As someone who writes code for work and pleasure, I find that the amount of code I produce is directly related on the efficiency of my tools. Having the right tools for a variety of jobs is very important. This first became a necessity when I started doing projects for computer science classes. Sure, vim and emacs are time-tested editors with tons of features, but if you’re not well versed in them, learning to use them can take hours that you just don’t have. The purpose of this blog post is to explain and review a few tools that I use on a daily basis. They increase my productivity, streamline my workflow, and minimize my frustration. Hopefully they can do the same for you.

Tools:

SSH Terminal Pro:
This is a neat iPad app for on-the-go code editing directly on the Tufts servers (or any place you want to ssh to, for that matter). I’d advise using a Bluetooth keyboard if you have one, because let’s face it, iPads were NOT designed to accommodate the myriad of strange characters programmers use every day (“{}, &&, ||,” etc). It does have one bug that I know of, which is that it will end your session if you leave the app idle for more than a minute or two.
So, the overall impression of this app is that while no sane person would ever use it keyboard-less or for any serious development, it’s very handy for small edits, or for trying out a quick new idea.

Sublime Text 2:
Sublime text 2 is a text editor that I now use for all of my code-writing. Unlike the “old-school” editors vim and emacs, Sublime allows you to use your cursor, and you can customize it REALLY easily. Here are some awesome features that might make whatever Comp class you’re in (11 through 180) a whole lot less painful.
Perhaps the most awesome Sublime feature is called “Package Control.” This simple download lets you add all sort of neat plugins to the app, like a clipboard with more than one item at a time, or a command which lets you open a terminal window in your current directory. The plugins are many, and powerful.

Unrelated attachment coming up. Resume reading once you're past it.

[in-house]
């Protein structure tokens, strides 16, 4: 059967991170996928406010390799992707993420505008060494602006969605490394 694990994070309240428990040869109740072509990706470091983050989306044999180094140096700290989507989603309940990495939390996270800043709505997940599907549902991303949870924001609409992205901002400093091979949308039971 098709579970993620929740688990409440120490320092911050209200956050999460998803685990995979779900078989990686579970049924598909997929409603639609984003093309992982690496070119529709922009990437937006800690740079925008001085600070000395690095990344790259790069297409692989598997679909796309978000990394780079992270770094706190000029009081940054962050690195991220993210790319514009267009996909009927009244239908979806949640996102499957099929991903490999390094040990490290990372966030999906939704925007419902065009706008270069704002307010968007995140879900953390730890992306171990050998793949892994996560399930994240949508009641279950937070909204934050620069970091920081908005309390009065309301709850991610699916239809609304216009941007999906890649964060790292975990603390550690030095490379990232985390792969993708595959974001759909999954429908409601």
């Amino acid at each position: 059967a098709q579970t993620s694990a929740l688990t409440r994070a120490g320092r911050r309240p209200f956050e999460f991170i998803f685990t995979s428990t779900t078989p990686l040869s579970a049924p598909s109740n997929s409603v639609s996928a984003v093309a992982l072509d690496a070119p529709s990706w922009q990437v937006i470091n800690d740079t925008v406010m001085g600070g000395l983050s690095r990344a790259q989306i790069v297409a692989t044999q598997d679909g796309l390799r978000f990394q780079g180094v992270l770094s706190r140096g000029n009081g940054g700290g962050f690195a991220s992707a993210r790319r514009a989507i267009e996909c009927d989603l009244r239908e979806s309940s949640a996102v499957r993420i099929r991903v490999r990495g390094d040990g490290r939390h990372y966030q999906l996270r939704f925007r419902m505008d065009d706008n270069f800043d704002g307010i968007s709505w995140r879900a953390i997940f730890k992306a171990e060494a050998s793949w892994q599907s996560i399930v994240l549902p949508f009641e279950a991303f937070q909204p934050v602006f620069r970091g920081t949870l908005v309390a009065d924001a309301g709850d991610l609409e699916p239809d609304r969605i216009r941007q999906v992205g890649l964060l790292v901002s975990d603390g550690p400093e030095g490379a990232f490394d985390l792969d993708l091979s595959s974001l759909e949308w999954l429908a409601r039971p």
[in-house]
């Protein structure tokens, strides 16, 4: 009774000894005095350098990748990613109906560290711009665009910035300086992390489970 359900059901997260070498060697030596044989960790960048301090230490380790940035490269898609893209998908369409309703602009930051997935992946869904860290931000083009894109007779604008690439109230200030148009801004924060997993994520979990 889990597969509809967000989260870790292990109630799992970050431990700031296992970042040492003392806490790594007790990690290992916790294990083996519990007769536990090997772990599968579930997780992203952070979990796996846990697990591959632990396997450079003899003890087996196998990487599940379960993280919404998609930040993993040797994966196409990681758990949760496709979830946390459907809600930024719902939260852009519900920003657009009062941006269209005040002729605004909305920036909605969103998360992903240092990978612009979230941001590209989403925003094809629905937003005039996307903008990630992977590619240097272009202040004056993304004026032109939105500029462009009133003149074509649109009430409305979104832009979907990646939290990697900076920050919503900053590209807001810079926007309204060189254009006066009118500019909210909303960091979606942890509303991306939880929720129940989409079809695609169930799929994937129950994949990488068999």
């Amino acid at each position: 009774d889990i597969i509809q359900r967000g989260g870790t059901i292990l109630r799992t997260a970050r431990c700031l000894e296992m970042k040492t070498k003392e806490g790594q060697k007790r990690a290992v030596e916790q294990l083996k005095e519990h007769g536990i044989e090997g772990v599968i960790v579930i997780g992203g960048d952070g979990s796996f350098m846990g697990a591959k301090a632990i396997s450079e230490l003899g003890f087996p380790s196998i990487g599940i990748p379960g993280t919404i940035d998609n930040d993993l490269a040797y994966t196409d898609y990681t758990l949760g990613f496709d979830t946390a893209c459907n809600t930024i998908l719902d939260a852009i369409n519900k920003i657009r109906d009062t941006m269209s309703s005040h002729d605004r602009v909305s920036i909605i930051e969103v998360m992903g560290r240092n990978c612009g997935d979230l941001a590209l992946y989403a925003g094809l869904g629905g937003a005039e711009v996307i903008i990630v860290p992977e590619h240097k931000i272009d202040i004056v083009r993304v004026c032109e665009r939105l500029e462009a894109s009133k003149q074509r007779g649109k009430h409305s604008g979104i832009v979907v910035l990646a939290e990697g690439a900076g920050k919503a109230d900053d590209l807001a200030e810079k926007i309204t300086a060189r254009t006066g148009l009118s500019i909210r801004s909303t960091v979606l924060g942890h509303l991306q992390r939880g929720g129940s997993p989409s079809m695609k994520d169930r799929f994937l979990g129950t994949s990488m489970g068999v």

A slew of language plugins come pre-installed with Sublime. That means that almost whatever language you’re writing in, there will be specific syntax highlighting, designed for that language. Best of all, you can add more of these plugins with Package Control.
Now, you can either edit remote files (for example, ssh into the tufts servers, or local ones. Chances are, if you’re a Tufts CS student, you’re writing in a low-level compiled language, so you’ll need to get a compiler (XCode dev tools on the mac for g++ and gcc), but this isn’t hard at all. Try creating a Sublime alias for quick file editing from the terminal.

MacFusion:
So, you’ve managed to get an out-of-terminal editor set up. Great! Now, you probably need to edit files on remote servers (e.g. linux.cs.tufts.edu). Grab MacFusion from Tuxera (macfusionapp.org is unmaintained and outdated) and download OSXFuse, which will enable MacFusion to work on [mountain] Lion’s architecture. Once you’ve installed these two things, go into MacFusion and enter your Tufts ssh credentials, then hit “mount”. Go into your Finder, click on your name under “devices” and you should see a disk leading to linux.cs.tufts.edu. Boom! Your files should all be there. If you don’t have any yet, make one! You can make it via this interface, or via the traditional route of the terminal ssh, touch filename, etc. The changes you make should be reflected immediately in the finder window (admittedly, it may be a bit laggy at first). Now, all that’s left is to start writing code on your local machine, in your favorite editor, and you’ll NEVER have to email yourself code, or copy files from one machine to another.

-Sam Purcell

 

One Response to Tools for CS Students

  1. [...] wrote a blog post a few weeks ago about some of the tools I use to streamline my workflow. Since then, I’ve [...]

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